Saturday, January 31, 2009

The Museum of Orson Welles

The people over at have put together an amazing resource for Orson Welles fans. The Museum of Orson Welles is an enormous collection of audio works by Welles over the course of his career. Prior to coming to Hollywood in the late thirties, Welles had done a tremendous amount radio work, including adaptions of literary works by Shakespeare, Hugo, and Dickens (among many others) as well as news programs political commentary. TMOW gathers many of these productions, along with much of Welles' war years work and interviews that range over his career.

Of course, this is a paradise for devoted Wellesians, but it should also be of interest to lovers of classic film, as well as that peculiar and passionate cult of classic radio lovers.

TMOW is a treasure trove. Just a few things you'll find:

1. Excerpts from the interviews Welles conducted with Peter Bogdanovich from 1969 to 1975, hours of Welles talking about every phase of his life and career, pushed along by Bogdanovich's knowledgeable and probing questions.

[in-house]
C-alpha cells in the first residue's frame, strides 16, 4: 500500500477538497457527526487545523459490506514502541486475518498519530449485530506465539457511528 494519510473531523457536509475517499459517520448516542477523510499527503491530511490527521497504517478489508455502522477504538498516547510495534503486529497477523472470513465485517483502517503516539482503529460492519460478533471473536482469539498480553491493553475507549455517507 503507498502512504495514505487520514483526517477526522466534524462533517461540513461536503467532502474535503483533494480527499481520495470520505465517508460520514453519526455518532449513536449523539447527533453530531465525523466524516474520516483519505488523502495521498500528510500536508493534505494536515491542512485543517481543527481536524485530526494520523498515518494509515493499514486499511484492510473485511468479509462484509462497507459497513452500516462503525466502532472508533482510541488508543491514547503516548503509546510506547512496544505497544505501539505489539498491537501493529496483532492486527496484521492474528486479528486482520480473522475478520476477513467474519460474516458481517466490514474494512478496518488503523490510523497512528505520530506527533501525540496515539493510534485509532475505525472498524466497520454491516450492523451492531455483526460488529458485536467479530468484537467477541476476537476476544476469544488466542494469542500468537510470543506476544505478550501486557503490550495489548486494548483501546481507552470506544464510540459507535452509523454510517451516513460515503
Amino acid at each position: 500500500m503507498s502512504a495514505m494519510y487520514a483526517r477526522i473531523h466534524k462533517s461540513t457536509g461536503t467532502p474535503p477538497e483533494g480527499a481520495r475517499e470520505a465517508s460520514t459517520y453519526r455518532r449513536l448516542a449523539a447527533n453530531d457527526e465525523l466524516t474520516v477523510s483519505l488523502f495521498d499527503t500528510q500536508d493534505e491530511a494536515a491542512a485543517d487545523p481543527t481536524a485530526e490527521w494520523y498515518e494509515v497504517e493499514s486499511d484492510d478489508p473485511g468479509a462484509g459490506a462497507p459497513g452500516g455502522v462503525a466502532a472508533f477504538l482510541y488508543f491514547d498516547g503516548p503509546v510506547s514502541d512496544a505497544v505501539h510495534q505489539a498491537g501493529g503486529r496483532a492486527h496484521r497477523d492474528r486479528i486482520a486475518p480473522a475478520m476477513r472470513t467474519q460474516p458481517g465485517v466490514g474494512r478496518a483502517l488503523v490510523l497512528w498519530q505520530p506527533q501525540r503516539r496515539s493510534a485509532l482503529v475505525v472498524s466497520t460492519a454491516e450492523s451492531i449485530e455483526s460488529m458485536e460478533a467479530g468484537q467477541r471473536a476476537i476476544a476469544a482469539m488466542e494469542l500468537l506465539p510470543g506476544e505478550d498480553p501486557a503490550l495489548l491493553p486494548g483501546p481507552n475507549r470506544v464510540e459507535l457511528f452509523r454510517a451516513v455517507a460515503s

2. The broadcasts of The Orson Welles Commentaries, Welles' progressive political show from 1946. Some people don't realize that Welles was a early (and angry) defender of civil rights, and many of his commentaries address the case of Issac Woodard, a black serviceman who was beaten to the point of blindness by cops in the deep South. Welles was a great artist, but he never did anything more admirable than these broadcasts. They got him in a lot of trouble (dropped sponsers, a film banned in retaliation, increased FBI scrutiny), and they are a fascinating bit of history.

3. Fifty-two episodes of Welles' fifties radio show, the mystery/adventure series The Lives of Harry Lime.

And much more. Check it out.


Paul D Brazill said...

This is a bit of a find,innit?

Jake Hinkson said...

God, it's amazing. The Bogdanovich interviews by themselves are worth celebrating. And they're just the tip of the iceberg.

WellesFan said...

I haven't had a chance to check it out yet, but I'm definitely going to dig into it soon.

I've got maybe a half dozen of the Harry Lime series and all of Mercury, but the interviews are new to me.

Those Wellesnet folks are the best.